Layering can offer an easy way to propagate your plants

Garden Tips
This is an archived article and the information in the article may be outdated. Please look at the time stamp on the story to see when it was last updated.

If you want to propagate your plants, or make more plants from the plants you already have, there are several ways to do so successfully.  One is by rooting cuttings and having them set up in a misting chamber.  But if you’re not in a position to do that, layering may be an easier way.

Using shrubs or vines that have low branches close to the ground, you can try layering the branch under soil to encourage the growth of new roots.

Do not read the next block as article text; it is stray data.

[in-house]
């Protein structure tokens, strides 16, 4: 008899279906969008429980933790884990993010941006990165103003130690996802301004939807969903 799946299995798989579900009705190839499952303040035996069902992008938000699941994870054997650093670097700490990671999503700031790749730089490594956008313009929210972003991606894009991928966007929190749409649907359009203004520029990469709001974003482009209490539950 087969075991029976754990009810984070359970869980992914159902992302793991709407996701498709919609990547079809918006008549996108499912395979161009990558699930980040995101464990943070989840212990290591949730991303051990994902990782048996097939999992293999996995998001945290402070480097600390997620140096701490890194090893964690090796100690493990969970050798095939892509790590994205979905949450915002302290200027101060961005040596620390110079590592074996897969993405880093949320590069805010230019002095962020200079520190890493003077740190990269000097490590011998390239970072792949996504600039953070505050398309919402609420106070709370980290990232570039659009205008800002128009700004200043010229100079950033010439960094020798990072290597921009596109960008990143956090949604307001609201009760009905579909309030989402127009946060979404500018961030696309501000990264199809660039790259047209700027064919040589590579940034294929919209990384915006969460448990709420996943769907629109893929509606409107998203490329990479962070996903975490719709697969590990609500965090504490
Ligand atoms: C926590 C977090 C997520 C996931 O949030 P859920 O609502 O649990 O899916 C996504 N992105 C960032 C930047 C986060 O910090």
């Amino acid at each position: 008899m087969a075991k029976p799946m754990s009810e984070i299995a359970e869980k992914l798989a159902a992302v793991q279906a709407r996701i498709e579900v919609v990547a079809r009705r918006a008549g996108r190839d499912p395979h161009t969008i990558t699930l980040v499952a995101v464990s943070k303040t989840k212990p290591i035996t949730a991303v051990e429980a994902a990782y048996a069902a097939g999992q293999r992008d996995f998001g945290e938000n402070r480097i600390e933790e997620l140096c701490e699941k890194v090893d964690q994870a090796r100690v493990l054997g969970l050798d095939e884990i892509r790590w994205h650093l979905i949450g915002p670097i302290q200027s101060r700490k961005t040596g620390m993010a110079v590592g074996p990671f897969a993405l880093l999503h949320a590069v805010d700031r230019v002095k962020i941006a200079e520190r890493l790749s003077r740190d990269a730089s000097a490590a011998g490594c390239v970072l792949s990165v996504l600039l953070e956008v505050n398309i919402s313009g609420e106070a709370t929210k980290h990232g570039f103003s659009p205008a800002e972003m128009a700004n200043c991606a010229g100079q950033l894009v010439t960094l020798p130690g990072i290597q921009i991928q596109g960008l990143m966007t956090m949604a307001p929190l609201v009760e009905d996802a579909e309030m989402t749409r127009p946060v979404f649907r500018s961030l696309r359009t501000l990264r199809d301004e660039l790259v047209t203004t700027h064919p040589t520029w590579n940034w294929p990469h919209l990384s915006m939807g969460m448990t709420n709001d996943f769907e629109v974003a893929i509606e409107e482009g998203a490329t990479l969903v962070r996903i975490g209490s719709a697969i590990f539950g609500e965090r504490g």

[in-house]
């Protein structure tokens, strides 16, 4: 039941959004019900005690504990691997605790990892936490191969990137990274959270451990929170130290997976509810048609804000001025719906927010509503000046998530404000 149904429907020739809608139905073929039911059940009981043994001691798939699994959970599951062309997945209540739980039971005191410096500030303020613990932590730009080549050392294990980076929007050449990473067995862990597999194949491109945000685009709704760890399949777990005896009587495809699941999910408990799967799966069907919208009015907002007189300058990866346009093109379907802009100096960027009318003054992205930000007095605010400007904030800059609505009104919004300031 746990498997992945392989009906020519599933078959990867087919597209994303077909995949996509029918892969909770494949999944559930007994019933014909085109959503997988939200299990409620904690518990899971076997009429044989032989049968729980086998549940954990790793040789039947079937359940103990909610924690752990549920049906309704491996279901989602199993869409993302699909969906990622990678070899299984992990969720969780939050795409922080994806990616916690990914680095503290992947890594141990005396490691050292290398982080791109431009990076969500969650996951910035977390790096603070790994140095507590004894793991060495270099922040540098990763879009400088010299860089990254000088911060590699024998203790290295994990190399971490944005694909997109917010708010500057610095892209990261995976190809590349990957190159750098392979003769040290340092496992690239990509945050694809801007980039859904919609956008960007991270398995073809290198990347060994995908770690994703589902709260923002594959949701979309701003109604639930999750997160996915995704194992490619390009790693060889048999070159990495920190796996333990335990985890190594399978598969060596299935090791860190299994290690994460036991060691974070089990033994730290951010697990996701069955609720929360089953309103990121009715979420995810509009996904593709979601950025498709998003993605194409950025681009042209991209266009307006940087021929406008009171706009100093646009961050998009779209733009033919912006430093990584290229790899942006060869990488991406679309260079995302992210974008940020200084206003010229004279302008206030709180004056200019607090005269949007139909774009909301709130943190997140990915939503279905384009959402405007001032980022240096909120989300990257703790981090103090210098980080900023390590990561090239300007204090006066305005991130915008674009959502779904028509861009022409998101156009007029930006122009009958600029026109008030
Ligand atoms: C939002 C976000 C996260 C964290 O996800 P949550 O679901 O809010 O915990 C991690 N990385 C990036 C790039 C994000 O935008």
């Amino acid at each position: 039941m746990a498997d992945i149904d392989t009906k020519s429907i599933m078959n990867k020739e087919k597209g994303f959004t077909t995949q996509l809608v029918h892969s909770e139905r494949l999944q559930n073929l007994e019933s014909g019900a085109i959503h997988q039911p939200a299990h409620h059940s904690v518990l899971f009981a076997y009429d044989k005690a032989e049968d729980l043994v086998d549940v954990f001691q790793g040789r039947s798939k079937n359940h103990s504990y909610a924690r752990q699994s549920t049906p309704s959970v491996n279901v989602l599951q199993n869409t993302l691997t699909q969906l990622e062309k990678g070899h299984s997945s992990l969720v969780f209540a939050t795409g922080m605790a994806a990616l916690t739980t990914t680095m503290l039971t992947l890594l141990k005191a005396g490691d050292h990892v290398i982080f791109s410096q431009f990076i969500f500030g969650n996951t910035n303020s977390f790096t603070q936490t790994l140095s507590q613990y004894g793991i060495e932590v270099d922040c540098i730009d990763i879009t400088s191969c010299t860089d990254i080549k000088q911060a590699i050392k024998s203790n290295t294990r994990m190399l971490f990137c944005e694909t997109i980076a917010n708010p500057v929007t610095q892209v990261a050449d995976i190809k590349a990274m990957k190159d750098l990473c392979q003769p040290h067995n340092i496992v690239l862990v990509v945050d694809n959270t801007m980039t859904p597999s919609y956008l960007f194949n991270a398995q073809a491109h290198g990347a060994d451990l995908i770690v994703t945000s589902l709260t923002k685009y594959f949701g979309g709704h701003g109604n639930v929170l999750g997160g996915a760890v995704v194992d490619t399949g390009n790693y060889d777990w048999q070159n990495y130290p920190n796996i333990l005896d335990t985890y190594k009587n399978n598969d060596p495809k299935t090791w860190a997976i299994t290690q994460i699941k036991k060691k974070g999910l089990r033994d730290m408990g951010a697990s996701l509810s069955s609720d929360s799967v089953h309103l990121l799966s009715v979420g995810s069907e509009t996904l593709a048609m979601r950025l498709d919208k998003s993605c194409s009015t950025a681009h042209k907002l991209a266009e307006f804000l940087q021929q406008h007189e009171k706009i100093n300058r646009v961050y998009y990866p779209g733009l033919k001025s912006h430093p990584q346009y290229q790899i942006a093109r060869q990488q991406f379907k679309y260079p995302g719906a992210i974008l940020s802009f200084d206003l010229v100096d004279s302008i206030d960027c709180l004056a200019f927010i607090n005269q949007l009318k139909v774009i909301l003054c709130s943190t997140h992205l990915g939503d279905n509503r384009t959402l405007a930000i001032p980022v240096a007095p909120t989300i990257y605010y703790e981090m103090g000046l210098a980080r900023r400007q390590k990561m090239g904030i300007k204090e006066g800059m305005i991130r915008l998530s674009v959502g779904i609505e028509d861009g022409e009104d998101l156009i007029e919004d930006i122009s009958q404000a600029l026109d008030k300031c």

First, find a branch that’s only one to two years old and strip away any leaves that may touch the ground.  Lightly wound the branch by cutting or bending it, but be careful not to cut it from the mother plant.  Then pin the branch down to the soil, and cover with a porous soil mix.  Keep the soil moist over the branch that you’ve buried, and it’s as simple as that.

Most shrubs will take at least eight weeks to root on the branch that’s touching the ground, but when it does, you can cut it free from the mother plant and carefully dig up the newly established root for relocation.


Have a gardening question?  Use the form below to ask the folks at Bennett Nurseries.

Trending Stories